The purpose of this research report is to further explore and critically analyse intercultural competence and to evaluate intercultural competence of myself along with comparison and detailed examination of interaction with another participant in an experiment: a Cultural Other (CO), culminating in a self-reflecting report. This research report aims to provide opportunities to interact with people of various cultures and to deepen the understanding of the cognitive and behavioural aspects that mediate intercultural communication between people of various cultures and their sincerity towards such interactions.
In light of the aforementioned, this report includes a thorough discussion of the various features of both intercultural communication and intercultural competence, which give rise to practical questions that are posed and subsequently discussed with the results of an interview with the CO, and multiple meetings with him that reflect the importance of intercultural communication and competence. The conclusion reveals how various cultures are open to accepting and interacting with other cultures as well as how important such interfaces are in order to thrive in an environment such as universities and other educational institutions.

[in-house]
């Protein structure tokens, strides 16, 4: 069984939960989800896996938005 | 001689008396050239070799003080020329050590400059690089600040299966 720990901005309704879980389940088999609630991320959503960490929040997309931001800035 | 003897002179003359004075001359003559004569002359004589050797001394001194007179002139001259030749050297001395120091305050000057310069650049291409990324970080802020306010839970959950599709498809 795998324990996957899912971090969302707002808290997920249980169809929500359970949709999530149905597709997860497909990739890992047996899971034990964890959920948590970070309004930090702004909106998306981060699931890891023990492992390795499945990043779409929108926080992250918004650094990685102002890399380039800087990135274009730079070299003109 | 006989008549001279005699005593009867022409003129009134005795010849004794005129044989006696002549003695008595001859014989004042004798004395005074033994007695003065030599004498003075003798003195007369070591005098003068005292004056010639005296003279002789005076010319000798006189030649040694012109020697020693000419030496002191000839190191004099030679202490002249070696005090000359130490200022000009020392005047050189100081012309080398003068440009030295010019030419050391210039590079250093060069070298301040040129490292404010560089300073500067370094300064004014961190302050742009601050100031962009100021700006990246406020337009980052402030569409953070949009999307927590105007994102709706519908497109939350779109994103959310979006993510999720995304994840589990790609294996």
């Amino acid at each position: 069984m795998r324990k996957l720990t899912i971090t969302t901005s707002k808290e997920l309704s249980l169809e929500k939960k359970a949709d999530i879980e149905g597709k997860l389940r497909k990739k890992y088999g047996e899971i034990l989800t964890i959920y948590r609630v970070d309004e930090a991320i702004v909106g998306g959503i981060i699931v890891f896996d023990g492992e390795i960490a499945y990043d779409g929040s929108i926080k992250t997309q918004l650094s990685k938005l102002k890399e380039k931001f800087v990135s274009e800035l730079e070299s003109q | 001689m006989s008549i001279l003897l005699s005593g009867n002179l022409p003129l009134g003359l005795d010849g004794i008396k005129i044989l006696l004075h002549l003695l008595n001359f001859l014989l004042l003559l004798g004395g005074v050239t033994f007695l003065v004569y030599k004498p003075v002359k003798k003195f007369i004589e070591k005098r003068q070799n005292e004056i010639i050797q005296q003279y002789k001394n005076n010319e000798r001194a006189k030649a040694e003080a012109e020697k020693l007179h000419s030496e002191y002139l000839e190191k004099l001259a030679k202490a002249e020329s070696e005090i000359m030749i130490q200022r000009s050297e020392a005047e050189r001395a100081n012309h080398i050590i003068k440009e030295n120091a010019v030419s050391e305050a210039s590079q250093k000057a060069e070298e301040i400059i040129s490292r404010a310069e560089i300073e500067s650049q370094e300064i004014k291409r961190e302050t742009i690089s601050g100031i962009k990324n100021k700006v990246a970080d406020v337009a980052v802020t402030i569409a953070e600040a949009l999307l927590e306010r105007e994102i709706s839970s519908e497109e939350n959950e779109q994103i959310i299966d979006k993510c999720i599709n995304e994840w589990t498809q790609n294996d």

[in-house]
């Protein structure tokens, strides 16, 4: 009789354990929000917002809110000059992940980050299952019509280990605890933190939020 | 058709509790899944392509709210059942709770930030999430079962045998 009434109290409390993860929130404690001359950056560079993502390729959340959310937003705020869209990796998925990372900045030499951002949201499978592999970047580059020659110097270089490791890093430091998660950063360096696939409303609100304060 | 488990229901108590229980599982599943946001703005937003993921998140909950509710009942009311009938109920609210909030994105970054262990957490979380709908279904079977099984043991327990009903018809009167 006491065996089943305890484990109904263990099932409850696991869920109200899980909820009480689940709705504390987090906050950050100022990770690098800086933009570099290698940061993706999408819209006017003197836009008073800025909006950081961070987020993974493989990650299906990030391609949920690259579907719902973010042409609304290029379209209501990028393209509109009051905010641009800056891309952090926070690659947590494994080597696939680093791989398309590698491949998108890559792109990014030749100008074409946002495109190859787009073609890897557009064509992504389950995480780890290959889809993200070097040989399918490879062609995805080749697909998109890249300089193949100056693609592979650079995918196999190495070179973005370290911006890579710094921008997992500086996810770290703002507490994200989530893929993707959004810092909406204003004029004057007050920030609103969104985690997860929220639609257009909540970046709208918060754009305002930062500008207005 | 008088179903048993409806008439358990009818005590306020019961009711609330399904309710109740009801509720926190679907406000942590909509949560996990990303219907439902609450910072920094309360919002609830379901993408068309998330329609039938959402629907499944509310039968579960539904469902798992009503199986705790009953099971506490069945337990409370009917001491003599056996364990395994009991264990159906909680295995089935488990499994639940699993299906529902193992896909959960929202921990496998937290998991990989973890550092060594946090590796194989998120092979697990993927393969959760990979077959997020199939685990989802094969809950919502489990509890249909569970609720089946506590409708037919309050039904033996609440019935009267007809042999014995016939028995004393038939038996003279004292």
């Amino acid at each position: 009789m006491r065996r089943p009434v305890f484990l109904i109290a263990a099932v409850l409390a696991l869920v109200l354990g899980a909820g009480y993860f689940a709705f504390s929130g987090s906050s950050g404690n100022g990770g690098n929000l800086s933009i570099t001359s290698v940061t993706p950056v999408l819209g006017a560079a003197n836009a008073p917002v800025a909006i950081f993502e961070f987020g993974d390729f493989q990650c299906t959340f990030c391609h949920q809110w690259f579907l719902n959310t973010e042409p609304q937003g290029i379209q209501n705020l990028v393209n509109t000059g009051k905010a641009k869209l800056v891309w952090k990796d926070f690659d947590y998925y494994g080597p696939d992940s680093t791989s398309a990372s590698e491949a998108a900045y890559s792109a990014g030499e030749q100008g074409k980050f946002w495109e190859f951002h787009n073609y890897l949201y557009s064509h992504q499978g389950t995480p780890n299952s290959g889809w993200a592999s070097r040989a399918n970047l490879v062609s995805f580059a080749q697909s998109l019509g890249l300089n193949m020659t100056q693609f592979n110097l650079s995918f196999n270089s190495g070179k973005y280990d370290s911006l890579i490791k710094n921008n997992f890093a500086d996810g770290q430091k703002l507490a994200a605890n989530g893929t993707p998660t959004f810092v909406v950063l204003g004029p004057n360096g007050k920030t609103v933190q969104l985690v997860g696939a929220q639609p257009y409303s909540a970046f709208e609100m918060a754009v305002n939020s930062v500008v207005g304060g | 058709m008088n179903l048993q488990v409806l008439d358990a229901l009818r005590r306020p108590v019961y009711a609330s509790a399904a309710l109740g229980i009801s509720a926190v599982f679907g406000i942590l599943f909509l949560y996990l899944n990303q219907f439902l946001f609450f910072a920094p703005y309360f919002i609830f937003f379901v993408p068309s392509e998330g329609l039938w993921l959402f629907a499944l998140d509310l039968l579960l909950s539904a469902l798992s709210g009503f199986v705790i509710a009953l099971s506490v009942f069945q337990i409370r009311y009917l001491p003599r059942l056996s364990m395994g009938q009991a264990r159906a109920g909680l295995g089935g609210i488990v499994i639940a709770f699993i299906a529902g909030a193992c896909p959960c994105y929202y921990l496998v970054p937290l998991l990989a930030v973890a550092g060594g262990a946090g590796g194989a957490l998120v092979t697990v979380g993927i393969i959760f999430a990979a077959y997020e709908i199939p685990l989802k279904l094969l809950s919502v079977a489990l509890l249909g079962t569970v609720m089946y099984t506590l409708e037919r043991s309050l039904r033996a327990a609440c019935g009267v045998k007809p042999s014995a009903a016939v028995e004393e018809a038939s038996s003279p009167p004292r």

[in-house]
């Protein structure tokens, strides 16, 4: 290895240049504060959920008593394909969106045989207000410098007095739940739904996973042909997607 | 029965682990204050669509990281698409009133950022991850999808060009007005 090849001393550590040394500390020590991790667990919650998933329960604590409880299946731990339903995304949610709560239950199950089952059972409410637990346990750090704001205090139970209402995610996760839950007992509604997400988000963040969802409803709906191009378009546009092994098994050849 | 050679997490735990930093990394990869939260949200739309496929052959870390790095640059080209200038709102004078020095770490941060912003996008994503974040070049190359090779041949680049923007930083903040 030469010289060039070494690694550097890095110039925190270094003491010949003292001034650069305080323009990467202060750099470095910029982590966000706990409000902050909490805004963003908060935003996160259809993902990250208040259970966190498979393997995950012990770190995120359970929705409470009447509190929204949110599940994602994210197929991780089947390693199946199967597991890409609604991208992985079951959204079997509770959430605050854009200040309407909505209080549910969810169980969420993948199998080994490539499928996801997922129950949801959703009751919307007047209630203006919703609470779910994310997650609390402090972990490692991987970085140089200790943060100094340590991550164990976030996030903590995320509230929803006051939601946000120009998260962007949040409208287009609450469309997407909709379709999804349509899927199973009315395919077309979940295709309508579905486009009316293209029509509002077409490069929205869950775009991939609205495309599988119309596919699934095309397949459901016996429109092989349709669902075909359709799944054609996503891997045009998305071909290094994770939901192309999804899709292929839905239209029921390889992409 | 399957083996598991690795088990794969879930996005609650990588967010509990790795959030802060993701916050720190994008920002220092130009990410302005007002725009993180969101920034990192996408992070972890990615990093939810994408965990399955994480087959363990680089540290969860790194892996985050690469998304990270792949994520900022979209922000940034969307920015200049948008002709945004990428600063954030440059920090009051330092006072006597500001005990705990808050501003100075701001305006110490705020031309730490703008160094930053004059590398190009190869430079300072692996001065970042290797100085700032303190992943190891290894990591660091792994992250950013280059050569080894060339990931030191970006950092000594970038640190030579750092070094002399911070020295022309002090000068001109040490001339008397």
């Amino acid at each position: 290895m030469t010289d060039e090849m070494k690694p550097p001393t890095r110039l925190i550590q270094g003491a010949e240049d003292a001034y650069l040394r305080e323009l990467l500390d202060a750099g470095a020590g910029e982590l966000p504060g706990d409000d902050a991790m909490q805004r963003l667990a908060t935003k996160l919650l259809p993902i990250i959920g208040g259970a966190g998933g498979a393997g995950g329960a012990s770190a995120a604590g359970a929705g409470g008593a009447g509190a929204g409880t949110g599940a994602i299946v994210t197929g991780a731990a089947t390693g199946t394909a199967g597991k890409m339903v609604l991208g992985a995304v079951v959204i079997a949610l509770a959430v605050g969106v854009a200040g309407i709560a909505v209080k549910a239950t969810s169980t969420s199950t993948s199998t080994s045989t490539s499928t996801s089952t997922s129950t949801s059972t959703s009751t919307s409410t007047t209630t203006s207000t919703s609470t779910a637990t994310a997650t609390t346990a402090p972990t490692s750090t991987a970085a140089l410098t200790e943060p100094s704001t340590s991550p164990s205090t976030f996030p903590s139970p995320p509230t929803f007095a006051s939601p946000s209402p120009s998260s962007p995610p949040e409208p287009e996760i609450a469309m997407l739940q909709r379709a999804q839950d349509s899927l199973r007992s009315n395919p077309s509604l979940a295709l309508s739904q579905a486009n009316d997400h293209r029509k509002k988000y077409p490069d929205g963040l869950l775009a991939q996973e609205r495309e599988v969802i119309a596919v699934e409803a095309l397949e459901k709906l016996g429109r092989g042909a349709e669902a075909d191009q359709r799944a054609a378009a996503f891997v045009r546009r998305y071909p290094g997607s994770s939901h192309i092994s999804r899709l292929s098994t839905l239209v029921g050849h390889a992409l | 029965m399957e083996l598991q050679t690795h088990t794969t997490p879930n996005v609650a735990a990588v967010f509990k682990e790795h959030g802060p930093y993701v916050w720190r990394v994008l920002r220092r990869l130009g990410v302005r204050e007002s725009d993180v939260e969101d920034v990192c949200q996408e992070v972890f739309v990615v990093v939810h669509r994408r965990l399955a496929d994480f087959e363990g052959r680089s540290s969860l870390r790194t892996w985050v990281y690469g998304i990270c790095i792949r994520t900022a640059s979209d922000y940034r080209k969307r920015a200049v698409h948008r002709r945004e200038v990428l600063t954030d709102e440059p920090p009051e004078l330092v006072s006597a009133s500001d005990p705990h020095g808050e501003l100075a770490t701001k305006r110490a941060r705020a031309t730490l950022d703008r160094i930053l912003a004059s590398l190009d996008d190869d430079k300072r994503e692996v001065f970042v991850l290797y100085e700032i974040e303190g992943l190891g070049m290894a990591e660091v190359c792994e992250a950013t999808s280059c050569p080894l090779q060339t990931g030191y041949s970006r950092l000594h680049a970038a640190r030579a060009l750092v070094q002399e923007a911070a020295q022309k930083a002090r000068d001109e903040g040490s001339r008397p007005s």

Culture has varying definitions which include all the aspects that shape an individual’s thoughts and behaviour. When migrating to, or arriving at a place with people from diverse cultures, it is important to focus on intercultural communication, so as to peacefully conduct the sojourn, as well as learn from the instances and interactions. Psychologists and educationalists thus arrived at the term ‘interculturalism’, which refers to the dealings with people of different cultures. Interculturalism is a broad term coined to include the variety of cultures in light of the societal, economic and political contributions that various cultures contribute towards in a singular setting. The term differs from ‘multiculturalism’ as it includes the aspects of mutual tolerance, respect and positive attitudes, as explained further (Barrett & The Council of Europe, 2013).